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INTERVIEWS

Philip Ardagh
Malorie Blackman
Kevin Brooks
Robert Cormier
Cormier & Burgess
Sharon Creech
Joseph Delaney
Berlie Doherty
Anne Fine
Jack Gantos
Sonya Hartnett
Michelle Harrison
Tanuja Desai Hidier
David Levithan
Graham Marks
Chris Mould
Anant Pai
Mal Peet
Philip Reeve
Chris Riddell
Marcus Sedgwick
John Singleton
Robert Swindells
Nick Ward

Mai Lin Li, reviewer for ACHUKAREVIEWS, interviewed Philip Reeve about the conclusion to his Mortal Engines Sequence.
Read her 5-goldchick review of A Darkling Plain...

Mai Lin Li works as a librarian in West Yorkshire.

 



In Hester, you’ve created one of the angriest, ugliest heroines in literature. Why did you make her so very ugly and angry?



I made Hester ugly just in order to distinguish her from beautiful heroines you usually find in fantasy novels. Her angriness followed naturally. I think she’s a very romantic, attractive person who’s stuck with a hideous face, so it seemed right that she’d be a bit tetchy. Even I was surprised by just how nasty she turned out as the series progressed, but I hope she never entirely loses the readers sympathy.

You’ve mentioned urban sprawl and the loss of countryside as the inspiration for Municipal Darwinism and the reign of the Traction Cities, but it also makes a hideous kind of sense as the natural conclusion to our unsustainable consumer culture. It’s a terrifying, brutal world that you’ve imagined, but I can’t help wondering if you share a little of Tom’s delight and fascination with these gigantic, awe-inspiring moving cities…?



I’ve tried not to make the world of Mortal Engines too black and white, as I didn’t want to end up writing another good-versus-evil fantasy. So, yes, there are lots of good things about the cities, and lots of decent city-dwellers. And yes, there is something heroic about these giant machines.

You give us an interesting (and rather impish) take on the whole concept of ‘history’, especially the interpretation of artefacts. Preposterous conclusions are drawn from the most mundane objects, while the really important lessons from the past are forgotten; that people tend to make the same mistakes and so history inevitably repeats itself. Is this really your view, or purely for the purposes of the story?



I’ve always been interested in history, and loved museums, which is why they feature so much in the books. The misinterpreted artefacts are mostly there as jokes. But I don’t think people ever learn from history; we do keep on making the same mistakes.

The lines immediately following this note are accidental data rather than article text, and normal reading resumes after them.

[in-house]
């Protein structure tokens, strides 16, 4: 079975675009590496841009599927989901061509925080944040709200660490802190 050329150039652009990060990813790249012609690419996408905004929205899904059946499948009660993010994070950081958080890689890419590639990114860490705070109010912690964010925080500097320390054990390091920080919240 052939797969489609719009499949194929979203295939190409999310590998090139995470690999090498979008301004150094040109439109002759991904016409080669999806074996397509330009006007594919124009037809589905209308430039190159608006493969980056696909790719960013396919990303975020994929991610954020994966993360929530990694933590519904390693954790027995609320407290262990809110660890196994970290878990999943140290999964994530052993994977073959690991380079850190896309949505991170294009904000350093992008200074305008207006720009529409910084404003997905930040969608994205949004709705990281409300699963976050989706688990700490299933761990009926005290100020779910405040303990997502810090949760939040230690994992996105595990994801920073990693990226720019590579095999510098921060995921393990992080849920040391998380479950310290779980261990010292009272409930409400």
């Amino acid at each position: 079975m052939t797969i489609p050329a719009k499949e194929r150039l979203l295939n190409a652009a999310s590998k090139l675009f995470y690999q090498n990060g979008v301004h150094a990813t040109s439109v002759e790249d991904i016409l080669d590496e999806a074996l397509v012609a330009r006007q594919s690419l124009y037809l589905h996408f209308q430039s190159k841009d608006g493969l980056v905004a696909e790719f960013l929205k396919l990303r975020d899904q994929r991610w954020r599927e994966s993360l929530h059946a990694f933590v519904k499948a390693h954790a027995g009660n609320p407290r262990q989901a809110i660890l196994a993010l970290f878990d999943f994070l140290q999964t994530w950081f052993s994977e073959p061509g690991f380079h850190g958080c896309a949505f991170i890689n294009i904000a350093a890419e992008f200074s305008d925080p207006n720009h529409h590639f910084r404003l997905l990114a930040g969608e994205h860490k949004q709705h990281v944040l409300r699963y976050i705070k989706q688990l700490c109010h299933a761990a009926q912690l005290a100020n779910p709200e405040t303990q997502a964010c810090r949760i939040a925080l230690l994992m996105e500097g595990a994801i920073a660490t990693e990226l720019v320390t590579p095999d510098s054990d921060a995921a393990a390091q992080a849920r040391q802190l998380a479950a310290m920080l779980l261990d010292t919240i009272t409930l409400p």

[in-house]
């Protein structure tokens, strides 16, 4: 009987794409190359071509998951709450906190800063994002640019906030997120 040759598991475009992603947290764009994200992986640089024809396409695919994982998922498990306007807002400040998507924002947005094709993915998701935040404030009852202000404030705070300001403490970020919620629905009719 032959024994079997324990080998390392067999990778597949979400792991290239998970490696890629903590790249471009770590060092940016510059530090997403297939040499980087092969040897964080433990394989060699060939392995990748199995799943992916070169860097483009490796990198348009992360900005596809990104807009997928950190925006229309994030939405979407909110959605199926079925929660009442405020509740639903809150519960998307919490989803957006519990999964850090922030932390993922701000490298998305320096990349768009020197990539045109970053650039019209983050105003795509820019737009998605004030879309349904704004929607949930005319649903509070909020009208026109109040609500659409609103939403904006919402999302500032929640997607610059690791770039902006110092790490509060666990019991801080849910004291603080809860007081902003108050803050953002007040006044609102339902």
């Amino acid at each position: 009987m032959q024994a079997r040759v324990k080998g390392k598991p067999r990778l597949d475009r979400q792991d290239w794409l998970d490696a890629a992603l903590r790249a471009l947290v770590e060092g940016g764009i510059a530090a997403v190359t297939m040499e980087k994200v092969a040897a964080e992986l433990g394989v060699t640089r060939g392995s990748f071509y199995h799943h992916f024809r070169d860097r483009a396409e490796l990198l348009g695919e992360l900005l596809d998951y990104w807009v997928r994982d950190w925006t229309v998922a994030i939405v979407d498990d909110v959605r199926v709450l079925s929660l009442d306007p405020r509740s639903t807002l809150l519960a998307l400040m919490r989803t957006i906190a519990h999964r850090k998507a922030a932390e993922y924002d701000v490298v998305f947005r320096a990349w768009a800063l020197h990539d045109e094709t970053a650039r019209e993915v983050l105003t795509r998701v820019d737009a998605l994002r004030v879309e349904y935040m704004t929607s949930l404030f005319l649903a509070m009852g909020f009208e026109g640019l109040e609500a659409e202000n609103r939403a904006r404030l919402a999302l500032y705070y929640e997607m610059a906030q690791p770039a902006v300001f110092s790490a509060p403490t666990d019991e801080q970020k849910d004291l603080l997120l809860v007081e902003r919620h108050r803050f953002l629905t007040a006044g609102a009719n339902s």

Freya doesn’t appear in A Darkling Plain, but I’m (almost) fully convinced that she is just fine back in Anchorage! In Predator’s Gold and Infernal Devices, unlike Hester, she seemed to gain experience and self-knowledge without sacrificing her innocence. Did you develop Freya’s character to counterpoint Hester’s? Freya is living happily ever after in Anchorage.



I don’t think I consciously thought her up as an anti-Hester, but she deserved a happy ending, which is why I didn’t let her get caught up in all the disasters and excitements of A Darkling Plain.

When writing the four books, did you imagine lots of additional prehistory for the world of Mortal Engines, or back-story for some of the more enigmatic characters?



Inevitably I have come up with quite a few ideas which didn’t make it into the books, both about how the world of Traction Cities came about and about the lives of people like Pennyroyal, Valentine and Orla Twombley. Some of these might eventually be published in some form, possibly on my website www.philipreeve.co.uk which is slowly but surely being constructed. I also have vague plans for some prequels, set in the early days of Municipal Darwinism.

You’ve said that you avoid reading contemporary children’s fiction, but you’re clearly very appreciative of creative work in other genres; there’s much fun to be had unpacking your references to film, literature, popular culture, etc. Which other creators have fuelled your imagination?

I love reading, and also spend a lot of time watching films and TV, all of which have coloured the world of the quartet. There are too many points of reference to list but Mortal Engines owes some fairly obvious debts to James Bond and Star Wars, while Uncle and the Lost Boys in Predator’s Gold are probably related to Fagin and his gang in Oliver Twist. Throughout the quartet a lot of airships and flying machines take their names from songs, poems, other people’s characters, my favourite actresses etc. But I don’t think it makes any difference to your enjoyment of the story if you don’t know that (for instance) Itsy Bitsy Teeny Weenie Yellow Polkadot Machiney is (almost) the title of a 1960’s pop song. I just used it because it sounded right!

The ending of A Darkling Plain is astonishing and very moving; it changed my perception of everything that had gone before. How did you arrive at such a remarkable conclusion?



As soon as I realised that I was going to have to write sequels to Mortal Engines I knew that I wanted to tell the whole story of Tom and Hester, and of the final years of Municipal Darwinism, so the final chapter of A Darkling Plain has been in my mind for some years. The difficult bit was working out the 1,100-odd pages that lead up to it.

Are you working on your next book? If so, can you give anything away?



I’ve just started working on my next novel for Scholastic. I wanted to do something without machines in it for a change, so this one is a historical novel set in the Dark Ages, down among the muddy, bloody roots of the Arthurian legends. It’s all horses, heather and homicide, and great fun to write. I also have a Victorian space-adventure called Larklight coming out in October, published by Bloomsbury.


 

© 2006 Mai Lin Li / ACHUKA

Editor: Michael Thorn
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